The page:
As this blog pointed out on January 8, there are a limited number of dates on which the British Prime Minister can call the inevitable Westminster election. Two of those have now passed without any announcement, which leaves a steadily smaller range of possibilities for the election. We know at this point that it now cannot take place on 4 or 11 February, and it remains highly unlikely that it will take place on 1 April.
As time passes, the probability of the election falling on one of the remaining dates must, of course, increase.
The bookies are, curiously, still offering odds on a January 2010 election – which is entirely impossible now. Odds on a February election are around 33/1 against. March remains the second most popular choice for political betters, with odds of 7/2 against. Only May, with odds of 4/1 in favour, is more popular. Within May, the date of 6 May remains auspicious – in which case the announcement need not be made until 12 April.
However, since the opinion polls are not moving in Labour's favour, Gordon Brown may wish to delay the election as long as possible in the hope of better weather – which brings out more of Labour's traditional voters than bad weather – or a better economic climate, including evidence that Britain has finally emerged from recession. Perhaps Brown is hoping for the combination of two 'feel-good' factors – economic recovery and a sunny day – in order to maximise his chances. Political commentators should be looking at the long-range weather forecast as well as the economic indicators.
Weather is notoriously difficult to forecast, so Brown will have to rely on an analysis of historical weather data – which shows that the longer he waits the better the weather will be.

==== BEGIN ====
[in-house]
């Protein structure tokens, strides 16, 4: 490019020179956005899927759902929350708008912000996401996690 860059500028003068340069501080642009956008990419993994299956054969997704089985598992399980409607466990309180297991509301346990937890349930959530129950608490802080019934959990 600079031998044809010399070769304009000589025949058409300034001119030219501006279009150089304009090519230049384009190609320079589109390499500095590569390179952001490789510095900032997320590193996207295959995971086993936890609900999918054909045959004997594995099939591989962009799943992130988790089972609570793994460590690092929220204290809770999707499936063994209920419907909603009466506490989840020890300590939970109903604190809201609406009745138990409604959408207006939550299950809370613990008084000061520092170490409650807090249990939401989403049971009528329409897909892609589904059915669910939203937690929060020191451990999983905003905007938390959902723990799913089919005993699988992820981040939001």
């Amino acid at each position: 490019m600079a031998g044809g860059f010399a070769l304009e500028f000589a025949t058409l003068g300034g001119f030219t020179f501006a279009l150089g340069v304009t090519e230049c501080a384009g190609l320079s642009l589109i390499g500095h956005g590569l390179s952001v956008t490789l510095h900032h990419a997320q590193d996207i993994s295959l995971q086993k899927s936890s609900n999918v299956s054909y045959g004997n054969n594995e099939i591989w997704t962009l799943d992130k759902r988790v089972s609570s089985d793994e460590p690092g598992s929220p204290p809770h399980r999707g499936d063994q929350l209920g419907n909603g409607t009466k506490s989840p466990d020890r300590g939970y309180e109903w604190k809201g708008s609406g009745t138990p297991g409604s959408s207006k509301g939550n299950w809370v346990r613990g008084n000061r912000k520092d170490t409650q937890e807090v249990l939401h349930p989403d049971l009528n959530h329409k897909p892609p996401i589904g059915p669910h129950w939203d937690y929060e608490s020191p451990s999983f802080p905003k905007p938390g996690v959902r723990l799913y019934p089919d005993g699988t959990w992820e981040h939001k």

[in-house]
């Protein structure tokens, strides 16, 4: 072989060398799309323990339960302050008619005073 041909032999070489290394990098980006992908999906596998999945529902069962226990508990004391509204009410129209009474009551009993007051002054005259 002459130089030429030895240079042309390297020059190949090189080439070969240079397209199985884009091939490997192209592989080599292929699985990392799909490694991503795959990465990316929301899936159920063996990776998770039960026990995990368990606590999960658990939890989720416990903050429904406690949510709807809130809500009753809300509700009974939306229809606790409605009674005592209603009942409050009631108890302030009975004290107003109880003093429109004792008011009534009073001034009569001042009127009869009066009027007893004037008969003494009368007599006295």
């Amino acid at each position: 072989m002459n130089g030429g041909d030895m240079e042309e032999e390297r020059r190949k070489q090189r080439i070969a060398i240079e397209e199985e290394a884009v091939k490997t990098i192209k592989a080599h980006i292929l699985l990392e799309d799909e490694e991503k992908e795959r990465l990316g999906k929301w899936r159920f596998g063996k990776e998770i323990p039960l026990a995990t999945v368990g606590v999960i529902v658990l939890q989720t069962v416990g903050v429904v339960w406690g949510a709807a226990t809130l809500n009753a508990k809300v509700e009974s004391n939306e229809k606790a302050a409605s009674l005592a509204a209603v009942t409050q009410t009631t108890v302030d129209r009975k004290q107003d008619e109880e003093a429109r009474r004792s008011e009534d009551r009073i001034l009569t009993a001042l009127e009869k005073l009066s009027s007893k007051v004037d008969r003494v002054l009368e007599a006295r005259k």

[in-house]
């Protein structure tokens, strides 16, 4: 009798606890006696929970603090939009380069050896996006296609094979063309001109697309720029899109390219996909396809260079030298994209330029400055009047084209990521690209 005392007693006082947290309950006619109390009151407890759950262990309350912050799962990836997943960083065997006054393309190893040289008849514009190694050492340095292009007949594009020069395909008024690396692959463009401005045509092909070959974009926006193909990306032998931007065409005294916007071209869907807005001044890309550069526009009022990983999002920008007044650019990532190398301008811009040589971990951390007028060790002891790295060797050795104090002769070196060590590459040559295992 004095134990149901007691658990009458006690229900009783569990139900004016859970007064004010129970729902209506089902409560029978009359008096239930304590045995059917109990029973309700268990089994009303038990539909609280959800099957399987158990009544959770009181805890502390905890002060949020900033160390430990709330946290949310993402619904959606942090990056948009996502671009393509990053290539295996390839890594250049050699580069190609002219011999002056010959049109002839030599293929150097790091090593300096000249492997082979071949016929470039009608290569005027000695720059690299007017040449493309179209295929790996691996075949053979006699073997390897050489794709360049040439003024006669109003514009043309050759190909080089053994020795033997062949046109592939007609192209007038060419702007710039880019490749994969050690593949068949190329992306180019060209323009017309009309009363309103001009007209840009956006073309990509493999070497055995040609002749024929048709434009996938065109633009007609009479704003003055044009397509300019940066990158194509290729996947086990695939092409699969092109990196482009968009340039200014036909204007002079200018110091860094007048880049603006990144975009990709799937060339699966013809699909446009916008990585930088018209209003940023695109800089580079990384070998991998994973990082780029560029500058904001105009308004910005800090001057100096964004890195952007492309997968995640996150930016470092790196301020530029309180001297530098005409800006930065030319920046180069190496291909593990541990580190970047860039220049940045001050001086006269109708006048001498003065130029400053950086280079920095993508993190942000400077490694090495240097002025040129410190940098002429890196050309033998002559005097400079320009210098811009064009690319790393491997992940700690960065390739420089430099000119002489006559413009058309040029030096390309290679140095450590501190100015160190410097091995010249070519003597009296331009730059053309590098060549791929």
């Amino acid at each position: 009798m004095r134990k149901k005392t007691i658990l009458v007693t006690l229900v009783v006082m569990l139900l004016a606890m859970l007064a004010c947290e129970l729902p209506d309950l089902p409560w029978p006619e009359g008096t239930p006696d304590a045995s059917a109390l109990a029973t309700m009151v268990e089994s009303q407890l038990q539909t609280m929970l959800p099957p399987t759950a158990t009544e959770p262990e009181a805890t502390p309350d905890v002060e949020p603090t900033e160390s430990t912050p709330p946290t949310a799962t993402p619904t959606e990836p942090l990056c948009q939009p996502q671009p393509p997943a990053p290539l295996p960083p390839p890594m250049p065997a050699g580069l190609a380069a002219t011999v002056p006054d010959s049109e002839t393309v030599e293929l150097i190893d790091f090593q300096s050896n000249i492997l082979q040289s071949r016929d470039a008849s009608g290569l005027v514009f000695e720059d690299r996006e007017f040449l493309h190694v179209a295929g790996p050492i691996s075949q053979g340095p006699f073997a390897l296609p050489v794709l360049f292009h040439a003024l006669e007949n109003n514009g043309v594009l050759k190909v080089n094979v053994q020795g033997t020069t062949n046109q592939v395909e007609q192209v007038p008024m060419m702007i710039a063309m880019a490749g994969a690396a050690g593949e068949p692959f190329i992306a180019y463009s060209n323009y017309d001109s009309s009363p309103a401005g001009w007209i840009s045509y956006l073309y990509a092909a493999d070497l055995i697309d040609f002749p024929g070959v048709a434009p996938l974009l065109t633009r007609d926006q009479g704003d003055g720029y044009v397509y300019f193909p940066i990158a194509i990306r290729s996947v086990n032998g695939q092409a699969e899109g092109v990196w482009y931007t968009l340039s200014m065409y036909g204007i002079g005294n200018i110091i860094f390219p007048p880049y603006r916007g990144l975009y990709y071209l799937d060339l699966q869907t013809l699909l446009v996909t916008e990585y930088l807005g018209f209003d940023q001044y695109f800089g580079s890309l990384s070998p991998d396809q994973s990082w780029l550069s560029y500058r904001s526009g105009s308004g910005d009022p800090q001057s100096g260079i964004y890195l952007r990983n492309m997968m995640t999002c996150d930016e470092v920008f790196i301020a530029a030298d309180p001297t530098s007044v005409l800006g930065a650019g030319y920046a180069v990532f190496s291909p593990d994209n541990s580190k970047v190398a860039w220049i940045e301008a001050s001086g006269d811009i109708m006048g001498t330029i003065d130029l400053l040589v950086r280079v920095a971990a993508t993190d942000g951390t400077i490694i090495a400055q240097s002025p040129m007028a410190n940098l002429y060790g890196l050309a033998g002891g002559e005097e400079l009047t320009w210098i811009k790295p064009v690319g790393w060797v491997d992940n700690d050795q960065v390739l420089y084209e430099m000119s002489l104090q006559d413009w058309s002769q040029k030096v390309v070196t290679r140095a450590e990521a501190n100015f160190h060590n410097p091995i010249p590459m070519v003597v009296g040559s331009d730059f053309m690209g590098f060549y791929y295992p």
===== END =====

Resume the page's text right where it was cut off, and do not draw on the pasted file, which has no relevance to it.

On the economy, the first estimate of GDP growth/shrinkage is published three-and-a-half weeks after the end of the quarter. Thus, for Q4 of 2009, the first estimate will come out next week, probably on 26 January. If it is finally positive (after over a year of negative GDP growth, i.e. recession) then Brown may be tempted to try to ride the wave by calling an immediate election. It is worth noting that his next deadline for calling the Westminster election is Tuesday 26 January – the same day as the Office for National Statistics will release its first estimate for 2009 Q4 GDP. If this happens, the election will take place on Thursday 18 February. Would Brown risk the effects of poor weather to try to benefit from better economic news?
And if he did, would Northern Ireland's parties be ready?
Brown may, of course, prefer to hedge his bets, by waiting until the next release of the GDP figures, covering the first quarter of 2010. These should be released around 26 April – and that, curiously is exactly Brown's deadline for calling an election on 20 May. If both the 2009 Q4 and the 2010 Q1 GDP figures are positive, Brown can campaign as the Prime Minister who brought Britain out of recession. And if the sun shines, who knows how the election might end up.